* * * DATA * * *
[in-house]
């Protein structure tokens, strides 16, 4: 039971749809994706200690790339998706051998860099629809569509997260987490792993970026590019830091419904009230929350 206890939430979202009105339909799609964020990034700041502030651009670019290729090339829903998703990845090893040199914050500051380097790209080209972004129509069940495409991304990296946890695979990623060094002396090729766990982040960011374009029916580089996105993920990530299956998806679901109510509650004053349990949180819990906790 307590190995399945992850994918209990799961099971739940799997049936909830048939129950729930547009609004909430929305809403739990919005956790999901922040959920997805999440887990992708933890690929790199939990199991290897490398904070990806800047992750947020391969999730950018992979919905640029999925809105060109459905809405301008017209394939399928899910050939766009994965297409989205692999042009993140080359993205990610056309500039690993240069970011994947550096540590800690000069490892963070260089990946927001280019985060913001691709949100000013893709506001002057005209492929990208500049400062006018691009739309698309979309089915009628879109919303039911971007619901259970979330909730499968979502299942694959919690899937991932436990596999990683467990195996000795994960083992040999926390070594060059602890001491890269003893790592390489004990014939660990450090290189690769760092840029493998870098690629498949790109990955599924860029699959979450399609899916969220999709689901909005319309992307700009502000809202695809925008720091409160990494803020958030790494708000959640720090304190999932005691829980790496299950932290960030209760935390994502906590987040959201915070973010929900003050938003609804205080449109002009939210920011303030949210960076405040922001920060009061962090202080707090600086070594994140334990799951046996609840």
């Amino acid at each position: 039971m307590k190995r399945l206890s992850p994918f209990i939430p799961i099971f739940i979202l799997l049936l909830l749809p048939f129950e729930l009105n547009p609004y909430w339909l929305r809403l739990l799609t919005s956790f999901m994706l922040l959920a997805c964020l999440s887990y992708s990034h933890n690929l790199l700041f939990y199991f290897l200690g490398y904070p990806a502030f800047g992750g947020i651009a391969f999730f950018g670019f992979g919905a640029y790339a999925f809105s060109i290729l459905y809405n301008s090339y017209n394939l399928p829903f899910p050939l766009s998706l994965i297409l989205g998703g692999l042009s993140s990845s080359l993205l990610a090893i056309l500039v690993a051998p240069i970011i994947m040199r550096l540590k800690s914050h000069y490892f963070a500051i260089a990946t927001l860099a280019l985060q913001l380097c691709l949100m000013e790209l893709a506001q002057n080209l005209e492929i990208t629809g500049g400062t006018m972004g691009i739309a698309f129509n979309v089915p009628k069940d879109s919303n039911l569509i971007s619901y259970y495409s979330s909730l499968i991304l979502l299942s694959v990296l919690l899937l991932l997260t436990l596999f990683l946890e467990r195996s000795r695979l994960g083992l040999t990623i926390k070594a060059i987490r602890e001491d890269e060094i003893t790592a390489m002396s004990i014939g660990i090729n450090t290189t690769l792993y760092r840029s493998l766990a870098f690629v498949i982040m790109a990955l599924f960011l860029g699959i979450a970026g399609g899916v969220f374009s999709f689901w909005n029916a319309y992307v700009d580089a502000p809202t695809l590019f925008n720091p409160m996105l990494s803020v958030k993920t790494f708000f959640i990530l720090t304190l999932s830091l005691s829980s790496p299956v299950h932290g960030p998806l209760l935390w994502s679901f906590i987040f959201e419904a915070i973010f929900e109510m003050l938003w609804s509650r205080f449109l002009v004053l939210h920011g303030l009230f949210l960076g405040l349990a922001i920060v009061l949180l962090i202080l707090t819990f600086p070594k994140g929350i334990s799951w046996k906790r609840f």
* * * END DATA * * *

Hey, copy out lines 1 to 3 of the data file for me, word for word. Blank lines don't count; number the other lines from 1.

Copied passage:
[in-house]
């Protein structure tokens, strides 16, 4: 039971749809994706200690790339998706051998860099629809569509997260987490792993970026590019830091419904009230929350 206890939430979202009105339909799609964020990034700041502030651009670019290729090339829903998703990845090893040199914050500051380097790209080209972004129509069940495409991304990296946890695979990623060094002396090729766990982040960011374009029916580089996105993920990530299956998806679901109510509650004053349990949180819990906790 307590190995399945992850994918209990799961099971739940799997049936909830048939129950729930547009609004909430929305809403739990919005956790999901922040959920997805999440887990992708933890690929790199939990199991290897490398904070990806800047992750947020391969999730950018992979919905640029999925809105060109459905809405301008017209394939399928899910050939766009994965297409989205692999042009993140080359993205990610056309500039690993240069970011994947550096540590800690000069490892963070260089990946927001280019985060913001691709949100000013893709506001002057005209492929990208500049400062006018691009739309698309979309089915009628879109919303039911971007619901259970979330909730499968979502299942694959919690899937991932436990596999990683467990195996000795994960083992040999926390070594060059602890001491890269003893790592390489004990014939660990450090290189690769760092840029493998870098690629498949790109990955599924860029699959979450399609899916969220999709689901909005319309992307700009502000809202695809925008720091409160990494803020958030790494708000959640720090304190999932005691829980790496299950932290960030209760935390994502906590987040959201915070973010929900003050938003609804205080449109002009939210920011303030949210960076405040922001920060009061962090202080707090600086070594994140334990799951046996609840």
């Amino acid at each position: 039971m307590k190995r399945l206890s992850p994918f209990i939430p799961i099971f739940i979202l799997l049936l909830l749809p048939f129950e729930l009105n547009p609004y909430w339909l929305r809403l739990l799609t919005s956790f999901m994706l922040l959920a997805c964020l999440s887990y992708s990034h933890n690929l790199l700041f939990y199991f290897l200690g490398y904070p990806a502030f800047g992750g947020i651009a391969f999730f950018g670019f992979g919905a640029y790339a999925f809105s060109i290729l459905y809405n301008s090339y017209n394939l399928p829903f899910p050939l766009s998706l994965i297409l989205g998703g692999l042009s993140s990845s080359l993205l990610a090893i056309l500039v690993a051998p240069i970011i994947m040199r550096l540590k800690s914050h000069y490892f963070a500051i260089a990946t927001l860099a280019l985060q913001l380097c691709l949100m000013e790209l893709a506001q002057n080209l005209e492929i990208t629809g500049g400062t006018m972004g691009i739309a698309f129509n979309v089915p009628k069940d879109s919303n039911l569509i971007s619901y259970y495409s979330s909730l499968i991304l979502l299942s694959v990296l919690l899937l991932l997260t436990l596999f990683l946890e467990r195996s000795r695979l994960g083992l040999t990623i926390k070594a060059i987490r602890e001491d890269e060094i003893t790592a390489m002396s004990i014939g660990i090729n450090t290189t690769l792993y760092r840029s493998l766990a870098f690629v498949i982040m790109a990955l599924f960011l860029g699959i979450a970026g399609g899916v969220f374009s999709f689901w909005n029916a319309y992307v700009d580089a502000p809202t695809l590019f925008n720091p409160m996105l990494s803020v958030k993920t790494f708000f959640i990530l720090t304190l999932s830091l005691s829980s790496p299956v299950h932290g960030p998806l209760l935390w994502s679901f906590i987040f959201e419904a915070i973010f929900e109510m003050l938003w609804s509650r205080f449109l002009v004053l939210h920011g303030l009230f949210l960076g405040l349990a922001i920060v009061l949180l962090i202080l707090t819990f600086p070594k994140g929350i334990s799951w046996k906790r609840f």